But I look back over the years I’ve spent consulting with employees and managers and executives and it strikes me that there’s long been this need, not just in recessionary times, and not just in the corporate world. In every sector there seems to be a general malaise, a lack of trust and a lack of excitement and joy about work. Work often seems more associated with stress than energy, conflict than harmony, manipulation rather than transparency, obligation rather than pride. “It’s just a job”, is a phrase I’ve heard muttered with resignation countless times. Usually that’s said by people trying to come to terms with their increasing disenchantment with their job, their declining health, their struggle to balance their lives, their STRESS. These are the people who say they hate their jobs, or, marginally better, “I like my job, but I hate my manager”, or maybe, “I like the people I work with, but I hate my job.” It’s them trying to put those bad experiences in perspective-“it’s just a job”.

Remember when you got your first job? Do you remember how proud and excited you were? Your first job meant so much. It meant growing up, responsibility, independence, a chance to prove yourself. Wasn’t looking at your first pay check great! You knew it wasn’t “just a job”. What happened to all of that? What did you encounter that took your idealism away and turned it into obligation?

Now I know that many of you still have those feelings, and still love your jobs and what you get out of doing them aside from money. And I’ll bet there are good reasons for that. Maybe you found the job that exactly fits your skill set and catches your imagination. I’m willing to bet that two other things are part of the equation for you. I’ll bet that somehow your job has meaning to you, and I’ll also bet that you’ve met some pretty special people while doing your work.

I’ll write more about the need for meaning in my next entry, and focus a bit on people before I sign off from my maiden blog voyage. “Downsizing, outsourcing, layoffs, contract work, cut-backs’, all these are terms associated with poor employee morale. But do you know what really upsets people at work? Injustice, insincerity, favouritism, harassment, rudeness, hypocrisy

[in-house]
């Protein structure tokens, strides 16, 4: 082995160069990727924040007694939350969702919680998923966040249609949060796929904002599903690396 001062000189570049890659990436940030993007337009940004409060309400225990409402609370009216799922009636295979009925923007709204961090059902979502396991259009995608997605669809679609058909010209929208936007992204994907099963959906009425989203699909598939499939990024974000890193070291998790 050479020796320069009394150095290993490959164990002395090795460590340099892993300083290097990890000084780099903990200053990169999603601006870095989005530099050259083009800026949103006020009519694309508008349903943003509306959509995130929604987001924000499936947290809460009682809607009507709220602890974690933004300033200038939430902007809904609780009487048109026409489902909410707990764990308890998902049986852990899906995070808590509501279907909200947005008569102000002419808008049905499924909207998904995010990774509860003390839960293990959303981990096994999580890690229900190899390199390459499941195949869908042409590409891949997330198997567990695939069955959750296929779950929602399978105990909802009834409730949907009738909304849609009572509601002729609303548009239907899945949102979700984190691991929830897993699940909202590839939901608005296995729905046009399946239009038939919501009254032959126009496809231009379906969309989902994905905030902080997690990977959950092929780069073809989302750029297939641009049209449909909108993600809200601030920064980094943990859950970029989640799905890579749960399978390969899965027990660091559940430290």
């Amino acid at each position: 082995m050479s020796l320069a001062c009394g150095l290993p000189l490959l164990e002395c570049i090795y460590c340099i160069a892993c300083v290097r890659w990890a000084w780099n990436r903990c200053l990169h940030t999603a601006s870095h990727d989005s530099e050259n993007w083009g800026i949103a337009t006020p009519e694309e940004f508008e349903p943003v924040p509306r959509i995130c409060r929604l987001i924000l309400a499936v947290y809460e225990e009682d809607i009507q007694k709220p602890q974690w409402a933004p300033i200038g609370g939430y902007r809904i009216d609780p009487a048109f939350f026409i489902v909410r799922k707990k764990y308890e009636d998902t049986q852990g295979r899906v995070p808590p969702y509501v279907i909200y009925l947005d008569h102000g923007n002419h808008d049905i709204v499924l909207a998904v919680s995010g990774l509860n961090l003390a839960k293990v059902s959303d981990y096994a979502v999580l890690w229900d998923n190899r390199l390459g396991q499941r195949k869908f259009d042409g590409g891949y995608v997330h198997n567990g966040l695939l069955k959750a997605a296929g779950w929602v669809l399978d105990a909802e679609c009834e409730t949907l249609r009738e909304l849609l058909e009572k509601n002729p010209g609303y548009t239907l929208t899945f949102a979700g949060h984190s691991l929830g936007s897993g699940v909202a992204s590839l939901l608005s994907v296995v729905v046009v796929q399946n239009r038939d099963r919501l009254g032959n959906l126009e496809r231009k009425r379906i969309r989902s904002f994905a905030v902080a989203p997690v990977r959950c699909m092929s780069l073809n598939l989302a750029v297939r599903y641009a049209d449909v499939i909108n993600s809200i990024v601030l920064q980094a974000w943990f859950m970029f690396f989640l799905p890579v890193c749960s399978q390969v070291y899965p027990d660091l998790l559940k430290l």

People will generally grit through tough times, and accept hardship if they believe that everyone’s in the same boat. People generally love to feel like they’re part of a team that shares in successes and in failures. That’s why there’s such outrage when executives manage huge bonuses while others in the company are getting laid off or just getting by. And that’s why there’s such disgruntlement when people gain advancement, not on merit but by seniority or preferred relationship. That’s why morale is eroded when behaviour clearly inconsistent with organizational values goes undisciplined. “What’s the point, it’s just a job.”

You should have seen some of the looks I’ve received when I’ve talked about wanting to bring joy into people’s work. JOY!? How unrealistic and idealistic, and, well, “young” of me. But I know that it’s possible. When organizations set values, and live by them, and everyone feels a vital part of a team; when people feel like they’re valued, and their work has meaning, when they feel like they’re taking part in a cause more than just doing a job, then that sense of purpose, that pride, and yes, that joy, is possible. That’s my mission; in fact, it feels like a calling. I want to work with you to build integrity into your organization to bring you meaning, purpose and joy. I know that integrity works.

Thanks for “listening”.



P.S. Check out the forum and let me know what you think.